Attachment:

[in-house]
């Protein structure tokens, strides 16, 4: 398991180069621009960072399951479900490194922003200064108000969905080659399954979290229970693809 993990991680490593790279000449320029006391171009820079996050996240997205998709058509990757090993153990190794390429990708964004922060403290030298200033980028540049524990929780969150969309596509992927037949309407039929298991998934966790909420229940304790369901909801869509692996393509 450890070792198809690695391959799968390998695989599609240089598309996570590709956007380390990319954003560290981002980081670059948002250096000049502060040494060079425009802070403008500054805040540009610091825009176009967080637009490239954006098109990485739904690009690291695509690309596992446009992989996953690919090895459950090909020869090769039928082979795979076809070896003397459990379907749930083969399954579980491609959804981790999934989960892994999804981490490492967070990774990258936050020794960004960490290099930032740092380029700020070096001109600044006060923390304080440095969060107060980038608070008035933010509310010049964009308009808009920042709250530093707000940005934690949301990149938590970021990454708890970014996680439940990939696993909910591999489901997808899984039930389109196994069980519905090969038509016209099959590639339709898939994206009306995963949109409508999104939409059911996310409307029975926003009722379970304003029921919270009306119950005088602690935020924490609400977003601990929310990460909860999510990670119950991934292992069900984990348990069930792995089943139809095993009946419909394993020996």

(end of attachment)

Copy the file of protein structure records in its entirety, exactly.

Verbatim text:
[in-house]
């Protein structure tokens, strides 16, 4: 398991180069621009960072399951479900490194922003200064108000969905080659399954979290229970693809 993990991680490593790279000449320029006391171009820079996050996240997205998709058509990757090993153990190794390429990708964004922060403290030298200033980028540049524990929780969150969309596509992927037949309407039929298991998934966790909420229940304790369901909801869509692996393509 450890070792198809690695391959799968390998695989599609240089598309996570590709956007380390990319954003560290981002980081670059948002250096000049502060040494060079425009802070403008500054805040540009610091825009176009967080637009490239954006098109990485739904690009690291695509690309596992446009992989996953690919090895459950090909020869090769039928082979795979076809070896003397459990379907749930083969399954579980491609959804981790999934989960892994999804981490490492967070990774990258936050020794960004960490290099930032740092380029700020070096001109600044006060923390304080440095969060107060980038608070008035933010509310010049964009308009808009920042709250530093707000940005934690949301990149938590970021990454708890970014996680439940990939696993909910591999489901997808899984039930389109196994069980519905090969038509016209099959590639339709898939994206009306995963949109409508999104939409059911996310409307029975926003009722379970304003029921919270009306119950005088602690935020924490609400977003601990929310990460909860999510990670119950991934292992069900984990348990069930792995089943139809095993009946419909394993020996």